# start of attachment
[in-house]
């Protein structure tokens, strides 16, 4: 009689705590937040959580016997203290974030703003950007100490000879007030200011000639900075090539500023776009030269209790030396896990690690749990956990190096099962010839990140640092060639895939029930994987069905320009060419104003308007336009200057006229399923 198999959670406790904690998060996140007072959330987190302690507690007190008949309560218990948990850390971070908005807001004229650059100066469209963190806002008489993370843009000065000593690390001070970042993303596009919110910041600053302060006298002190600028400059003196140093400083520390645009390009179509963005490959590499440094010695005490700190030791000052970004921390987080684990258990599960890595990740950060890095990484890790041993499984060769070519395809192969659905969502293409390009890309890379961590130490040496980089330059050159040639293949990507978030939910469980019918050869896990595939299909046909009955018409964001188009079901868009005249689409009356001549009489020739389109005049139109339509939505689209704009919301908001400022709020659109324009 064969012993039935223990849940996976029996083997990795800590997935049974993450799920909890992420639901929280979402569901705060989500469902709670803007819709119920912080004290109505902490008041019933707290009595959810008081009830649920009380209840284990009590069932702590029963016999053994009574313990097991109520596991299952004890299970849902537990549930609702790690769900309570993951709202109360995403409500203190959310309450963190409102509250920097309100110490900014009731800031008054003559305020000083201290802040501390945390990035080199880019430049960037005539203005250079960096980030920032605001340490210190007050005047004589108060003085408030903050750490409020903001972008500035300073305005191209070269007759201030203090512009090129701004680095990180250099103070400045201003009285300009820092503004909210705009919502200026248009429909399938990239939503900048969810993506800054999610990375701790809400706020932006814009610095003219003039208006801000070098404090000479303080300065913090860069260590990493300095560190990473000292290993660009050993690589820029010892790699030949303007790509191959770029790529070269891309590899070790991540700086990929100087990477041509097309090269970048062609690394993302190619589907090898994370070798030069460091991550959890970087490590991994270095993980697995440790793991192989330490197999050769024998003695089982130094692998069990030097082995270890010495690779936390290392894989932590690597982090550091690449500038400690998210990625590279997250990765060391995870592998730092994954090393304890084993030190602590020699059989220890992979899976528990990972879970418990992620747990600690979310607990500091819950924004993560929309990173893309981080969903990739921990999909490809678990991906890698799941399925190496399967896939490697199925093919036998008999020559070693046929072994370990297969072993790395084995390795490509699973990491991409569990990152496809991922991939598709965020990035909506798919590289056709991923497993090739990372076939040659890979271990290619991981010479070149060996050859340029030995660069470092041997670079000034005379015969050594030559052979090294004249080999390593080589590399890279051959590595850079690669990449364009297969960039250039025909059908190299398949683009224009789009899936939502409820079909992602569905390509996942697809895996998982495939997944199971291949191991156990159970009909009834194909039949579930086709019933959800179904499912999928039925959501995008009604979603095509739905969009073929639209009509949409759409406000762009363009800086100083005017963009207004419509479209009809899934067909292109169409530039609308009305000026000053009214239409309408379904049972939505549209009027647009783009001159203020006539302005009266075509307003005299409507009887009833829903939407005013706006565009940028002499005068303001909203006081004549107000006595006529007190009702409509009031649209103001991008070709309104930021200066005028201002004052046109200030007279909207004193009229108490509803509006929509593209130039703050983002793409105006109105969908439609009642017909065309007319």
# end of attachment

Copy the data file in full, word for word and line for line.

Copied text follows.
[in-house]
């Protein structure tokens, strides 16, 4: 009689705590937040959580016997203290974030703003950007100490000879007030200011000639900075090539500023776009030269209790030396896990690690749990956990190096099962010839990140640092060639895939029930994987069905320009060419104003308007336009200057006229399923 198999959670406790904690998060996140007072959330987190302690507690007190008949309560218990948990850390971070908005807001004229650059100066469209963190806002008489993370843009000065000593690390001070970042993303596009919110910041600053302060006298002190600028400059003196140093400083520390645009390009179509963005490959590499440094010695005490700190030791000052970004921390987080684990258990599960890595990740950060890095990484890790041993499984060769070519395809192969659905969502293409390009890309890379961590130490040496980089330059050159040639293949990507978030939910469980019918050869896990595939299909046909009955018409964001188009079901868009005249689409009356001549009489020739389109005049139109339509939505689209704009919301908001400022709020659109324009 064969012993039935223990849940996976029996083997990795800590997935049974993450799920909890992420639901929280979402569901705060989500469902709670803007819709119920912080004290109505902490008041019933707290009595959810008081009830649920009380209840284990009590069932702590029963016999053994009574313990097991109520596991299952004890299970849902537990549930609702790690769900309570993951709202109360995403409500203190959310309450963190409102509250920097309100110490900014009731800031008054003559305020000083201290802040501390945390990035080199880019430049960037005539203005250079960096980030920032605001340490210190007050005047004589108060003085408030903050750490409020903001972008500035300073305005191209070269007759201030203090512009090129701004680095990180250099103070400045201003009285300009820092503004909210705009919502200026248009429909399938990239939503900048969810993506800054999610990375701790809400706020932006814009610095003219003039208006801000070098404090000479303080300065913090860069260590990493300095560190990473000292290993660009050993690589820029010892790699030949303007790509191959770029790529070269891309590899070790991540700086990929100087990477041509097309090269970048062609690394993302190619589907090898994370070798030069460091991550959890970087490590991994270095993980697995440790793991192989330490197999050769024998003695089982130094692998069990030097082995270890010495690779936390290392894989932590690597982090550091690449500038400690998210990625590279997250990765060391995870592998730092994954090393304890084993030190602590020699059989220890992979899976528990990972879970418990992620747990600690979310607990500091819950924004993560929309990173893309981080969903990739921990999909490809678990991906890698799941399925190496399967896939490697199925093919036998008999020559070693046929072994370990297969072993790395084995390795490509699973990491991409569990990152496809991922991939598709965020990035909506798919590289056709991923497993090739990372076939040659890979271990290619991981010479070149060996050859340029030995660069470092041997670079000034005379015969050594030559052979090294004249080999390593080589590399890279051959590595850079690669990449364009297969960039250039025909059908190299398949683009224009789009899936939502409820079909992602569905390509996942697809895996998982495939997944199971291949191991156990159970009909009834194909039949579930086709019933959800179904499912999928039925959501995008009604979603095509739905969009073929639209009509949409759409406000762009363009800086100083005017963009207004419509479209009809899934067909292109169409530039609308009305000026000053009214239409309408379904049972939505549209009027647009783009001159203020006539302005009266075509307003005299409507009887009833829903939407005013706006565009940028002499005068303001909203006081004549107000006595006529007190009702409509009031649209103001991008070709309104930021200066005028201002004052046109200030007279909207004193009229108490509803509006929509593209130039703050983002793409105006109105969908439609009642017909065309007319």